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Fact or Myth: Should Dogs Be Allowed In Bed?

behavior modification dog behavior dog training Jan 13, 2022
Dog Training Near Me

Fact or Myth: Dogs Be Allowed In Bed

 

I will be the first to admit that I believed and preached all the lies when I began dog training, of course not knowing better. When you know better, you do better and do not beat yourself up for what you didn't know. Dogs bed sleeping DOES NOT cause Separation Anxiety. It is a HUGE misconception that science is finally debunking. Genetics and other past trauma can play the most significant role in separation anxiety. Luckily, people like Melena DeMartini, the leader in Canine Separation Anxiety, debunked this a few years ago. 

 

Yet, there are still clients that will pause or whisper in guilt when I ask my traditional questions, "Where Does Your Dog Sleep At Night?" You can hear their voice get very low and prepare for scolding that all trainers have given them when finding out they sleep with their furry companion. 

Why are so many professional dog trainers still divided on this issue? . Many things will work for you and your dog but not others, which is okay. The problem is not bed sleeping the problem is codependency and the lack of boundaries. Your dog has to know how to be alone without you and that it is not the end of the world. This is why most trainers say keeping the dog in the bed at night is usually the first clue to the lack of boundaries and structure throughout the day. 

 

My rule of thumb as a dog mom and professional dog trainer is to kennel train at night these first 6 - 10 months of a dog's life, and then you can transition them into the bed if you please. Yes, start a riot; I just said you could have your dog sleep in the bed with you after the first 6-12 months. If you do not have a puppy and you adopted an adult dog, then my rule is that if you want human privileges, you can have them as long as they are responsible. (Example Humans do not bite other humans, and privileges are revoked until you have worked with a professional dog trainer to overcome their fears and understand your dog's triggers and body language.)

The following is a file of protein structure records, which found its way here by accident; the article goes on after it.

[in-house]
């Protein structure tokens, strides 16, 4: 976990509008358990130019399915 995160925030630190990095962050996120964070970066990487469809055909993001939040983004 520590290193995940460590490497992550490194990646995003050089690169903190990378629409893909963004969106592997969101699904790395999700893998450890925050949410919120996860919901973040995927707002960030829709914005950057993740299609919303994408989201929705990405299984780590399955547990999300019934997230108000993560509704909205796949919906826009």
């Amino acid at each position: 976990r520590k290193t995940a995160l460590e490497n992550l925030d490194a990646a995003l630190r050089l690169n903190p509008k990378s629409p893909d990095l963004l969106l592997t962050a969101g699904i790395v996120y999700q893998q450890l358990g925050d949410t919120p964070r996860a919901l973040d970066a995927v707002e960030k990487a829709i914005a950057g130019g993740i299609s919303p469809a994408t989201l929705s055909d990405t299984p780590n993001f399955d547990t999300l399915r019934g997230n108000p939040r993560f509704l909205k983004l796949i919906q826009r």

Dogs are not trying to take over the house or be "Alpha" when it comes to your dog and bed sleeping. The reality of it is your $1-2k mattress is a lot comfier than that shitty 50 dollar bed you got them (Sorry Not Sorry.) Dog's do not want to take over the house or pay bills, and I do not blame them. They want to be comfy. If a trainer tells you that sleeping in the bed will cause you to lose your hierarchy in your household, then call Bullshit and run away from bad training advice.  

 

All of my dogs have been crate trained when they were younger and then slowly introduced to sleeping where they please the older they got. Oakley sleeps in his comfy Lazy Boy dog bed, and the girls have been sleeping in the bed with us for the last two years. I know; go ahead and start the dog parenting shaming, but guess what? Because I did the foundation of creating a safe space, none of my dogs have problems sleeping in the bed or wherever they please. This usually means I wake up to Zena on top of my head, on the pillows, it Is her favorite place, and Bean is under the covers at night. That is entirely okay to transition your dog out of the kennel onto the bed. All of my dogs have "served" their time in a crate at night, especially during the crucial development stages where rest is just as imperative for development. 

 

Stop letting people tell you or make you feel guilty about how you want to raise your dog. Period. The end.

 

Since nothing in dog training and behavior is black and white, here is a complete list of cases we recommend creating a safe space at night before transitioning them to the bed or free roam. 

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